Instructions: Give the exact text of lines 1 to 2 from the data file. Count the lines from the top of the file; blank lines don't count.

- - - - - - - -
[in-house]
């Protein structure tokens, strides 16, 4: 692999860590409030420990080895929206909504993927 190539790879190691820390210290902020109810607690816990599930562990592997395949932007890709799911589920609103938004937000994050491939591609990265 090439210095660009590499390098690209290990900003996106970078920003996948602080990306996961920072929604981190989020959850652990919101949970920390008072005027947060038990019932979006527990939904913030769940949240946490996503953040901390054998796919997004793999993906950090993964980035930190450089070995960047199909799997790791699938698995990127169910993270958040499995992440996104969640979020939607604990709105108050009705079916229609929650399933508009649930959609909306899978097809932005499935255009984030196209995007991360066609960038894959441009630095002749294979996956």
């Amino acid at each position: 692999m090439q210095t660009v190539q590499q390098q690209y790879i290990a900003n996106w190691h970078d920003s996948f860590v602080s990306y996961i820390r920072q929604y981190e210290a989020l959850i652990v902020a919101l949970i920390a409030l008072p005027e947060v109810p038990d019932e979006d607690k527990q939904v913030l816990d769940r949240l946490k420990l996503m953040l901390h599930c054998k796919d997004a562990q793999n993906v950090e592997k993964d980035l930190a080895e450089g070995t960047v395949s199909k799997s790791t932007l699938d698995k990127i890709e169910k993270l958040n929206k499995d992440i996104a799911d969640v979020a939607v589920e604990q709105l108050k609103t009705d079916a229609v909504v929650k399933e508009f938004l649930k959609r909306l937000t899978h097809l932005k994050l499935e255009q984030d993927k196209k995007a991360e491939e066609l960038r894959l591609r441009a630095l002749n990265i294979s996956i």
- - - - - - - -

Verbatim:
[in-house]
């Protein structure tokens, strides 16, 4: 692999860590409030420990080895929206909504993927 190539790879190691820390210290902020109810607690816990599930562990592997395949932007890709799911589920609103938004937000994050491939591609990265 090439210095660009590499390098690209290990900003996106970078920003996948602080990306996961920072929604981190989020959850652990919101949970920390008072005027947060038990019932979006527990939904913030769940949240946490996503953040901390054998796919997004793999993906950090993964980035930190450089070995960047199909799997790791699938698995990127169910993270958040499995992440996104969640979020939607604990709105108050009705079916229609929650399933508009649930959609909306899978097809932005499935255009984030196209995007991360066609960038894959441009630095002749294979996956």